Showing 21-40 of 42 Results
George D. Smith Professor of Molecular and Genetic Medicine and Professor of Pathology and of Genetics
Current Research and Scholarly InterestsWe study natural cellular mechanisms for adapting to genetic change. These include systems activated during normal development and those for detecting and responding to foreign or unwanted genetic activity. Underlying these studies are questions of how a cells can distinguish information as "self" versus "nonself" or "wanted" versus "unwanted".
Associate Professor of Bioengineering and of Medicine (Microbiology and Immunology)
Current Research and Scholarly InterestsThe human microbiome is linked to a range of phenotypes in the host, but it remains difficult to test causality and explore the mechanisms of these interactions. Our lab focuses on two research areas that share a common goal of studying host-microbiota interactions at the level of molecular mechanism:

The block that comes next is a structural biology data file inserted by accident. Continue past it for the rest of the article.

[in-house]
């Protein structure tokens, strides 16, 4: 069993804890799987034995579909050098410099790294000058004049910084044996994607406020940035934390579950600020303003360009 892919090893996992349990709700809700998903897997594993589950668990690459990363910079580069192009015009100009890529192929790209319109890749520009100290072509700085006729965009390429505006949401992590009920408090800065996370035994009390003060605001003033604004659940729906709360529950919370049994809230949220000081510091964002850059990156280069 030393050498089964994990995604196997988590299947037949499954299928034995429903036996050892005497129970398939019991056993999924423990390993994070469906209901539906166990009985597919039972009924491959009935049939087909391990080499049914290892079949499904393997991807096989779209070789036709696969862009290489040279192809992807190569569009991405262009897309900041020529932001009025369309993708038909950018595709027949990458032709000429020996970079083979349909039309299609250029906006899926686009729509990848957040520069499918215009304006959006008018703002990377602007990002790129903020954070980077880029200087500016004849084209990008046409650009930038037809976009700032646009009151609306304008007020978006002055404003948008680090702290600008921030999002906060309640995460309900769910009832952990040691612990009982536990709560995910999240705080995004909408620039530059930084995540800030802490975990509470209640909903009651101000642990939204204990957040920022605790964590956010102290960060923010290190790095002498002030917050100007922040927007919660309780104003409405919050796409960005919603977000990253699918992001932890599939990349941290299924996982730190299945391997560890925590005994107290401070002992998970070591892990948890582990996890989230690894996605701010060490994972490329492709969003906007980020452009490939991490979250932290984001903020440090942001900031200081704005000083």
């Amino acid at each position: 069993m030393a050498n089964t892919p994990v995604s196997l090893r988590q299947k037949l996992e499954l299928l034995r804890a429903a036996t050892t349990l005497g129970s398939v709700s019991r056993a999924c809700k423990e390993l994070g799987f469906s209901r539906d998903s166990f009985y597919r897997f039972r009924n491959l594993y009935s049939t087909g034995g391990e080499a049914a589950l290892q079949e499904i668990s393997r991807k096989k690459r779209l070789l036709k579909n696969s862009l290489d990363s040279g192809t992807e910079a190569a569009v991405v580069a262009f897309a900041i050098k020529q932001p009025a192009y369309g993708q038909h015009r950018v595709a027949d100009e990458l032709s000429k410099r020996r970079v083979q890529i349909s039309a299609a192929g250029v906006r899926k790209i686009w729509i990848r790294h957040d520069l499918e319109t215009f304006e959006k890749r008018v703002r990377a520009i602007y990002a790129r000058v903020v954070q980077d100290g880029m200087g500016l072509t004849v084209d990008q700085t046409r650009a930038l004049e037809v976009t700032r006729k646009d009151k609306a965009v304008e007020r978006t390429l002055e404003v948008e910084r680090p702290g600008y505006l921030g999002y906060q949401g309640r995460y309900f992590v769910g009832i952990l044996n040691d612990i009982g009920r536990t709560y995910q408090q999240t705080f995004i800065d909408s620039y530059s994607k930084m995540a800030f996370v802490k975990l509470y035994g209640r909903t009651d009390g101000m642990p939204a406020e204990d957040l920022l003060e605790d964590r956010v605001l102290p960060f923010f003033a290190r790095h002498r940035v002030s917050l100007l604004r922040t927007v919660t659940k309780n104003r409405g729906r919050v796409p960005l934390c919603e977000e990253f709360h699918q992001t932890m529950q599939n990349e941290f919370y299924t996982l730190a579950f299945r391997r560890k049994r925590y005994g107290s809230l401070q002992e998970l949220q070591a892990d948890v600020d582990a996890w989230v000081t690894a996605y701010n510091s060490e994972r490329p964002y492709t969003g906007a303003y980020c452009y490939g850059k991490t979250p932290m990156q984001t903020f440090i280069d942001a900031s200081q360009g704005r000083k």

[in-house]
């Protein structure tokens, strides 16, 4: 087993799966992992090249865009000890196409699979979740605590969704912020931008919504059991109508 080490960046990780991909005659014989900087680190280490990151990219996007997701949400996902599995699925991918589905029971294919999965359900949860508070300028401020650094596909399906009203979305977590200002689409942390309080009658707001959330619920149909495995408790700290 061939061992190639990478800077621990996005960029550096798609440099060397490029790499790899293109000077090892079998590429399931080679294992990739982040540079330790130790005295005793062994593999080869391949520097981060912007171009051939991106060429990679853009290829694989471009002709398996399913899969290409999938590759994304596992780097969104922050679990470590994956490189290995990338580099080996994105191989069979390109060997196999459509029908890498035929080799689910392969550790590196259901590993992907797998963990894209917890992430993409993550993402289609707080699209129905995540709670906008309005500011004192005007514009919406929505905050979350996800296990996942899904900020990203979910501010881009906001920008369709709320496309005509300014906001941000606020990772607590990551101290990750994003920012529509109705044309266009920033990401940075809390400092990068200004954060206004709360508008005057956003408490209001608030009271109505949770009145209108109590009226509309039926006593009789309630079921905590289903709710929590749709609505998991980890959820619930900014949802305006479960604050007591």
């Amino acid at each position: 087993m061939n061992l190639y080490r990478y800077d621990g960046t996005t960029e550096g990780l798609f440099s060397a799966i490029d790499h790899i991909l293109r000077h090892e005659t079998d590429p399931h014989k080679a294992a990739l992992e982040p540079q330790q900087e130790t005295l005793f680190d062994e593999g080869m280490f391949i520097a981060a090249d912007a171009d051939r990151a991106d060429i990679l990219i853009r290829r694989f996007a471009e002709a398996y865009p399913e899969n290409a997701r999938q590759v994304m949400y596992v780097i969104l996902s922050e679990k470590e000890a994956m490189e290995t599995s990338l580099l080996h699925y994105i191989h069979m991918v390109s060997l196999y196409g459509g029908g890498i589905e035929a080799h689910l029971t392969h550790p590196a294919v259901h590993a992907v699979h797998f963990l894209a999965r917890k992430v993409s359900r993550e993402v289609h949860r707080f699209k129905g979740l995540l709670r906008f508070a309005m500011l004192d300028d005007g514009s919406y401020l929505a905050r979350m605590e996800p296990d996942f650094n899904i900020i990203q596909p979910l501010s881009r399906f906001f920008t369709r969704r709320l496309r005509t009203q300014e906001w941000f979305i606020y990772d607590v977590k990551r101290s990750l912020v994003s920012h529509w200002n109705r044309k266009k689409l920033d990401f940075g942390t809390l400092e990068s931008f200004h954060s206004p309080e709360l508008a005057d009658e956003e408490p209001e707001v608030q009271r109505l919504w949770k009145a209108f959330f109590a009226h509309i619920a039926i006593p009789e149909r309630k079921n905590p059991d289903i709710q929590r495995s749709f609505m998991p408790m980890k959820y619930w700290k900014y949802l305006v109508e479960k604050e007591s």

1) Technology development. Much of what we know about biology has been learned by deleting individual genes from mice, worms, flies and yeast. The ability to do single-strain and single-gene deletion in the microbiome would be transformative but does not yet exist. We are developing technology in three areas to make this possible:
Synthetic ecology: There is a pressing need for model systems for the microbiome that are defined, but of an order of complexity that approaches the native state. Key experiments in the field often show that a host phenotype can be transferred to a germ-free mouse via fecal transplant. If these phenomena could be recapitulated with a defined, high-complexity community, then reductionist experiments to probe mechanism would be possible. We are developing the technology required to build highly complex defined communities (100-200 bacterial species), make them stable upon transplantation into mice, and probe their function in vitro and in vivo.
Genetics: It is difficult to probe mechanism without genetics, and genetic tools exist for only ~10% of the bacterial species in the gut and skin microbiome. We are developing technologies that will make it possible to delete and insert genes, and build mutant libraries, in many of the most common bacterial strains in the gut and skin microbiome.